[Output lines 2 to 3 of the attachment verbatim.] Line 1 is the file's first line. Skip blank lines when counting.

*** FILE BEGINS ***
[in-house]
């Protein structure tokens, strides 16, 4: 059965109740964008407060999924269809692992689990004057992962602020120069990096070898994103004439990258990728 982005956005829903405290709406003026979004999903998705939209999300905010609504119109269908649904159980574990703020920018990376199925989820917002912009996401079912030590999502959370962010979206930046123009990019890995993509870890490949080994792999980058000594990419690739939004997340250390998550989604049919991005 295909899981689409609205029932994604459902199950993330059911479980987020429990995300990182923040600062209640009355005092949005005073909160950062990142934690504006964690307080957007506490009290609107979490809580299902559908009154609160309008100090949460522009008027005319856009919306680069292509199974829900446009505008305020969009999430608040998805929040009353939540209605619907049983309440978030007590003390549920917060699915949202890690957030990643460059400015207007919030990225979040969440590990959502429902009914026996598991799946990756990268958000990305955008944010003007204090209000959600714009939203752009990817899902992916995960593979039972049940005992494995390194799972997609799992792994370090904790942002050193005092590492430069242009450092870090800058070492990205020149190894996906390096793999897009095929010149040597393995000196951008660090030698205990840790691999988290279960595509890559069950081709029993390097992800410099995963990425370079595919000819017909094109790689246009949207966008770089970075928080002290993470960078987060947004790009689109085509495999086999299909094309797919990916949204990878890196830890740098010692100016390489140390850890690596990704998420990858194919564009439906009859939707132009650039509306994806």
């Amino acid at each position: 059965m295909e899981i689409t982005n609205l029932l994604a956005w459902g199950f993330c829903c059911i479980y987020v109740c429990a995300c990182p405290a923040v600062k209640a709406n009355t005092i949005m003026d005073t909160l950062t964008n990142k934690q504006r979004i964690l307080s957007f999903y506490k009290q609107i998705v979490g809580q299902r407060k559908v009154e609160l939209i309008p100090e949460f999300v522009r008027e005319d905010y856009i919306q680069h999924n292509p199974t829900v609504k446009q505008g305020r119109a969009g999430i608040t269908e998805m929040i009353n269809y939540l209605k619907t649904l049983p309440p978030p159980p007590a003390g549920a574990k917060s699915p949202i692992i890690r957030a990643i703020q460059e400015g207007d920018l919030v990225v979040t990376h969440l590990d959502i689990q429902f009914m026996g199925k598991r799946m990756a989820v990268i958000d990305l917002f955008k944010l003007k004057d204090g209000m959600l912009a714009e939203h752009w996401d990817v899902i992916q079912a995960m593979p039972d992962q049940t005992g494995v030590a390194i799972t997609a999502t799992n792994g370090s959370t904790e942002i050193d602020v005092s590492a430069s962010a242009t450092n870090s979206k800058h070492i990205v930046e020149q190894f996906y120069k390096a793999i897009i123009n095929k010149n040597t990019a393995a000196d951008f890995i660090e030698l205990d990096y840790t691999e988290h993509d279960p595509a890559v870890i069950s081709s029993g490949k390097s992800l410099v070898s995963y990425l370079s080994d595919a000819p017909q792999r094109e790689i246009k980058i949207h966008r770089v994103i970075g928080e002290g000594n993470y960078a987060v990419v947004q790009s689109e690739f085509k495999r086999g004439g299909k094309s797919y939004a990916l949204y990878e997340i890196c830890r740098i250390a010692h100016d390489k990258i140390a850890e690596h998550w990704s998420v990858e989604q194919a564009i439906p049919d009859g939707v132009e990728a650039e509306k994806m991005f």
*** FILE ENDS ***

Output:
């Protein structure tokens, strides 16, 4: 059965109740964008407060999924269809692992689990004057992962602020120069990096070898994103004439990258990728 982005956005829903405290709406003026979004999903998705939209999300905010609504119109269908649904159980574990703020920018990376199925989820917002912009996401079912030590999502959370962010979206930046123009990019890995993509870890490949080994792999980058000594990419690739939004997340250390998550989604049919991005 295909899981689409609205029932994604459902199950993330059911479980987020429990995300990182923040600062209640009355005092949005005073909160950062990142934690504006964690307080957007506490009290609107979490809580299902559908009154609160309008100090949460522009008027005319856009919306680069292509199974829900446009505008305020969009999430608040998805929040009353939540209605619907049983309440978030007590003390549920917060699915949202890690957030990643460059400015207007919030990225979040969440590990959502429902009914026996598991799946990756990268958000990305955008944010003007204090209000959600714009939203752009990817899902992916995960593979039972049940005992494995390194799972997609799992792994370090904790942002050193005092590492430069242009450092870090800058070492990205020149190894996906390096793999897009095929010149040597393995000196951008660090030698205990840790691999988290279960595509890559069950081709029993390097992800410099995963990425370079595919000819017909094109790689246009949207966008770089970075928080002290993470960078987060947004790009689109085509495999086999299909094309797919990916949204990878890196830890740098010692100016390489140390850890690596990704998420990858194919564009439906009859939707132009650039509306994806």
């Amino acid at each position: 059965m295909e899981i689409t982005n609205l029932l994604a956005w459902g199950f993330c829903c059911i479980y987020v109740c429990a995300c990182p405290a923040v600062k209640a709406n009355t005092i949005m003026d005073t909160l950062t964008n990142k934690q504006r979004i964690l307080s957007f999903y506490k009290q609107i998705v979490g809580q299902r407060k559908v009154e609160l939209i309008p100090e949460f999300v522009r008027e005319d905010y856009i919306q680069h999924n292509p199974t829900v609504k446009q505008g305020r119109a969009g999430i608040t269908e998805m929040i009353n269809y939540l209605k619907t649904l049983p309440p978030p159980p007590a003390g549920a574990k917060s699915p949202i692992i890690r957030a990643i703020q460059e400015g207007d920018l919030v990225v979040t990376h969440l590990d959502i689990q429902f009914m026996g199925k598991r799946m990756a989820v990268i958000d990305l917002f955008k944010l003007k004057d204090g209000m959600l912009a714009e939203h752009w996401d990817v899902i992916q079912a995960m593979p039972d992962q049940t005992g494995v030590a390194i799972t997609a999502t799992n792994g370090s959370t904790e942002i050193d602020v005092s590492a430069s962010a242009t450092n870090s979206k800058h070492i990205v930046e020149q190894f996906y120069k390096a793999i897009i123009n095929k010149n040597t990019a393995a000196d951008f890995i660090e030698l205990d990096y840790t691999e988290h993509d279960p595509a890559v870890i069950s081709s029993g490949k390097s992800l410099v070898s995963y990425l370079s080994d595919a000819p017909q792999r094109e790689i246009k980058i949207h966008r770089v994103i970075g928080e002290g000594n993470y960078a987060v990419v947004q790009s689109e690739f085509k495999r086999g004439g299909k094309s797919y939004a990916l949204y990878e997340i890196c830890r740098i250390a010692h100016d390489k990258i140390a850890e690596h998550w990704s998420v990858e989604q194919a564009i439906p049919d009859g939707v132009e990728a650039e509306k994806m991005f």